I would like to ask some advice from you, as I've had a weird request from a client this afternoon.  She is going into surgery this next week, and her surgeon told her that he would do her nipple piercings for her while she is under anesthesia if she could bring in the jewelry.  Of course, I was leary of wanting to sell the jewelry and encourage a possibly botched piercing. She also told me that the doctor suggested that a licensed piercer come in and do her piercings while she was under anesthesia (I would be concerned about any legal & ethical questions/ramifications resulting from piercing one under anesthesia-even if agreed upon in paperwork).  I would be open to piercing in a hospital setting, but, not sure if this is a route I would want to take?   I hate being put in a position where I would really prefer her to come to my studio and get pierced, but am afraid that she'll get the piercing anyway by someone who hasn't been trained to pierce.  (Her reason for doing it while under anesthesia is that she's had 2 very bad experiences with past nipple piercings.)  I guess we can't "save" all of them, but, what would be your best advice for a situation like this? *N*
Hi N, Well, that's not necessarily an easy question to answer. I believe you will need to decide the best course of action for yourself under the specific circumstances. I'm willing to tell you what my response would be in this situation: I wouldn't do it. I think you're correct; we can't "save" all of them. We can do our very best to educate and inform potential clients. As someone put it, "You can lead a horse to water but you can't make it drink." I'm afraid piercees are the same way. You can provide them with sound facts and information, but they may not put it to good use.

Princess Albertina Piercing Question

I have a friend who is interested in a Princess Albertina but has a few questions that I am unable to answer - mainly, comfort factor with regards to sex and cycling. She is also concerned about the comfort factor with regards to her male partner. Also, the urethral sensitivity ... although she has expressed an interest in sounding. Would you advise experimenting with sounding before committing to this piercing?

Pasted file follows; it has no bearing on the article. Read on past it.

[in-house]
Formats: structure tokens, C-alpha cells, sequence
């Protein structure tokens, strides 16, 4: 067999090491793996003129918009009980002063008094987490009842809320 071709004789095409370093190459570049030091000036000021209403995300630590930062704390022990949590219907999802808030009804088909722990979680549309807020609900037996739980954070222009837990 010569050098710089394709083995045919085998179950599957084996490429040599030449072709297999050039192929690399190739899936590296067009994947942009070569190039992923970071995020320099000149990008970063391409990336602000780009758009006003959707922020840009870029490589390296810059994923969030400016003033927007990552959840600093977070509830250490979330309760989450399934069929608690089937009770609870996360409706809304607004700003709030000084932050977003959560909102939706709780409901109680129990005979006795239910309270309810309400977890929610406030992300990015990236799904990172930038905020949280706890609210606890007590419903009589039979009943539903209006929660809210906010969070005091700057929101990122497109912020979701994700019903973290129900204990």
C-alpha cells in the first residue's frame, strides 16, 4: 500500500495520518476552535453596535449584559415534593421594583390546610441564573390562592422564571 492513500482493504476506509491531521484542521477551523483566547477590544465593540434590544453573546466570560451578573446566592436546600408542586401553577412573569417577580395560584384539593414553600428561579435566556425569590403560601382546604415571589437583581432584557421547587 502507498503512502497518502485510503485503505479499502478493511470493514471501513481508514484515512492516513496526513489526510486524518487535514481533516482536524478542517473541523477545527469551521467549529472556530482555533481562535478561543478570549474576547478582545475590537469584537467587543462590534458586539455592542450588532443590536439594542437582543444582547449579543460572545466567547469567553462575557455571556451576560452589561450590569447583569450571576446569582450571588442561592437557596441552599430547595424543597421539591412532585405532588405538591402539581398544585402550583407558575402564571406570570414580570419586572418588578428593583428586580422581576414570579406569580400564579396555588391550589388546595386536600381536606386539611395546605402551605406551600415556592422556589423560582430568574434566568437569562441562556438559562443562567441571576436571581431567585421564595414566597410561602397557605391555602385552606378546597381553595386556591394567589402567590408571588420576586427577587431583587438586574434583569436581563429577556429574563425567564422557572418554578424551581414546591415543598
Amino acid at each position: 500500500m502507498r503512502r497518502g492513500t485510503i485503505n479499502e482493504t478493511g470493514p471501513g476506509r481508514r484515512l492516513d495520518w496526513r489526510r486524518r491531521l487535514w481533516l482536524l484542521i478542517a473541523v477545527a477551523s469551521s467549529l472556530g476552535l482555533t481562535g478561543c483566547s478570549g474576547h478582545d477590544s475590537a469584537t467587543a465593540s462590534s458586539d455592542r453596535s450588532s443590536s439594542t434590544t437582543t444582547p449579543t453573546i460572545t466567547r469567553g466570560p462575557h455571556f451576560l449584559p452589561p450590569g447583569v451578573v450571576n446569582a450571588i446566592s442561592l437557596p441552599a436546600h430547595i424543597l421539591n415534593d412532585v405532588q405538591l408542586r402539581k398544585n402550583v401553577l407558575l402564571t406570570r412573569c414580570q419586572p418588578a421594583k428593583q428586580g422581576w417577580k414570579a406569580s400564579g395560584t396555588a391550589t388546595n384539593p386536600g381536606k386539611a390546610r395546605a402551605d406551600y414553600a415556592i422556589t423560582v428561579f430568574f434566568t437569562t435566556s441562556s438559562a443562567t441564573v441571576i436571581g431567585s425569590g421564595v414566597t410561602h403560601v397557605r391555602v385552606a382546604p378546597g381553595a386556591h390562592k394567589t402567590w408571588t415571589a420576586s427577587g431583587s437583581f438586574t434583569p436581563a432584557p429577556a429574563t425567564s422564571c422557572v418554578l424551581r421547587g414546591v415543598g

I'll be honest--I don't do Princess Albertina piercings. As a woman with a history of bladder infections and a knowledge of the anatomy (and how short the female urethra is, so close to the bladder), they just never seemed like a good idea. (Male anatomy is considerably different and a PA piercing is not at all likely to cause a bladder infection due to the greater distance from the tip of the urethra to the bladder.) Due to the relatively internal placement of the Princess Albertina, I'd imagine that cycling would not be problematic once initial healing has taken place. My educated guess is that some women would find the piercing enjoyable, and others would not prefer that form of stimulation--just like any other genital piercing. I'm certain, however, that it would be reasonable to experiment with some urethral play with sounds prior to committing to this piercing. She should see if she really does enjoy stimulation to her urethra prior to getting pierced. I would refer you to Jim Weber of Infinite Body Piercing for more information, as I know he has performed them. president at safepiercing dot org Sorry I can't be of more help with this one! Elayne

Question From A Piercer

Hi, my name is Jake. I pierce at a shop in North Everett, Washington. I must say, every time we get a Pain magazine the first thing i do is flip right to your article and get my learn on. Yesterday, I went to hang out with a good friend of mine, Troy Amundson, he said I should shoot you an email. Sorry, if I am bothering you or if there is a better way to get a hold of you, please let me know. I just had one small question. I pierce right handed, and as a piercer I have been growing a lot (especially with the help of Troy), I realize, its time for me to learn to pierce left handed, so I can approach some piercings in a better manner. Troy said that he had practiced on leather, I've done that, I was just wondering if maybe you had any other suggestions to help maybe even build hand control or strength. Thank you soo much for your time and really its an honor just emailing you. Again, thank you. Jake Hi Jake, It is no trouble at all to reply. Thanks very much for the positive feedback--I hope that you find my articles to be helpful. It is better to reach me on my email, which I check much more frequently: angel@piercingbible.com (but please respond to my spam filter from spamarrest, or your mail won't get to me). Anyway, as far as piercing goes, I'm a left handed piercer and do all of my piercings with the needle in my left hand. I do not believe that this has hampered my skills. Sometimes it takes a little adjustment of my position and/or the client's position, but it seems to work just fine. Some people are more ambidextrous than others, and if it seems like it wouldn't be hard to build your skill with your non-dominant hand, then it is simply a matter of practice. Working on leather or thick fabric can be helpful before you progress to the paying public.